The Balanced-Budget Amendment

The Balanced-Budget Amendment

Nov. 30 2004 4:20 PM

The Balanced-Budget Amendment


Robert Shapiro
7:45 a.m.  Wednesday  12/11/96


       The record does not support the claim that Americans suffer from "an inescapable bias" to spend more than they are prepared to pay for. For most of our history, Washington has run significant deficits only in wartime and recessions; otherwise, the federal books generally showed a modest surplus or a deficit of trivial size. However, the last 15 years have been different. We not only opted for guns and butter--large increases in defense, at least initially, and entitlement spending--but topped it off with a dessert of tax cuts. Few economists thought it made sense, but it was what President Reagan and Congress wanted, and a majority of Americans were agreeable.
       This is evidence not of an inescapable bias toward dangerous deficit spending, but merely of a susceptibility to temporary enthusiasms that do not always serve our long-term interest. And, like sensible people, we recovered our moorings. First, we cut back on dessert: Congress raised corporate, payroll, and excise taxes in 1982, 1983, 1984, and 1986, and corporate, personal, and excise taxes in 1990 and 1993. Next came fiscal gun control: Defense spending stopped rising by the mid-1980s and began to decline in real terms in the 1990s. Last, Congress is trying low-fat substitutes for butter. Non-entitlement domestic spending began to shrink in the 1980s. AFDC is on an austerity budget. Medicaid spending is rising much more slowly. And President Clinton and congressional Republicans both have proposed substantial Medicare reforms.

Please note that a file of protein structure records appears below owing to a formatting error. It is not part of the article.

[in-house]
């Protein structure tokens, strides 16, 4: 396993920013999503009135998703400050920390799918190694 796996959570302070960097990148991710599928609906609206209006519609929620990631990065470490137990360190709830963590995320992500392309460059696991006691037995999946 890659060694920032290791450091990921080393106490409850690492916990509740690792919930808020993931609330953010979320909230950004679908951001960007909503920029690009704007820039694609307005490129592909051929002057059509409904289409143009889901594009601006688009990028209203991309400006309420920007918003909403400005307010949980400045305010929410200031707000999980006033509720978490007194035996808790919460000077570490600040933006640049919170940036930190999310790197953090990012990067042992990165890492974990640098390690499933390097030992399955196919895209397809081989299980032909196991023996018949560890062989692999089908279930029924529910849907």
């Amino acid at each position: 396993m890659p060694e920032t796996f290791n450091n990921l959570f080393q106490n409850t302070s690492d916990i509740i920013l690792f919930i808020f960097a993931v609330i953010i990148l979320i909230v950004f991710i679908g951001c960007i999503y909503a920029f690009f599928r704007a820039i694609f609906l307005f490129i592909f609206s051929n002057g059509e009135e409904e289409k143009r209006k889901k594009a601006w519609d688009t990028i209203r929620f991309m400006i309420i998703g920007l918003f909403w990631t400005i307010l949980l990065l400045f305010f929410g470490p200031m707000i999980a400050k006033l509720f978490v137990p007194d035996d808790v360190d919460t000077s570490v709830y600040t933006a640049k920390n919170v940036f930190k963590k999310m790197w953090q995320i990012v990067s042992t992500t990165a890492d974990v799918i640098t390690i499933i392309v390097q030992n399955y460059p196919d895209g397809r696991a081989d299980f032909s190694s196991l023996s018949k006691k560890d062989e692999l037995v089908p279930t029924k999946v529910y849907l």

Rather than a corruption of spirit that requires a strict new constitutional rule, these budgetary habits seem more like the normal human tendency to infatuation--and responding with the BBA would be like recommending celibacy to everyone who's ever been disappointed by romance.
       Anyway, we can still take measures to protect ourselves from unhealthy infatuations in the future--without becoming shut-ins. Two important elements are already law: Caps on non-entitlement spending, and the requirement that any new tax cut or entitlement expansion be financed by comparable tax increases or entitlement cuts. Perhaps the final piece could be some form of new cap on the future growth rate of entitlement spending. But let's keep such rules in the law and out of the Constitution, so we're not forced to slam on the brakes whenever the economy begins to skid--and so that when the need is great, the American people can still follow their hearts.

Jim Miller
1:29 p.m.  Wednesday  12/11/96


       Of course! Moderator Herb Stein is right. The opponents of the BBA do have valid points.
       Perhaps the most important is that the BBA would lead to serious efforts by Congress and the president to get around its strictures. Likely, we would get more unfunded liabilities and more regulation (another reason to adopt a "regulatory budget").
       Bob Reischauer knows well the problem of estimating federal revenues and outlays with any kind of precision. As he says, the deficit (or surplus) is typically the small difference between two large numbers. Obviously, under the BBA, Congress and the president are in more difficulty if there is a surplus than if there is a deficit. Rather than target on the surplus side each year, Congress and the president should establish and rely on a "rainy day fund" that would carry over from one year to the next--dipped into when there's a (small) deficit, and replenished when there's a (small) surplus.
       Reischauer's point about the complexity of legislation implementing a BBA is also well taken. The BBA will not be simple to apply nor airtight in its strictures. But then again, few public institutions are perfect.
       Rob Shapiro's point about capital vs. cash budgets is also important. But as I indicated in yesterday's comments, the problem is the way a capital budget would be implemented.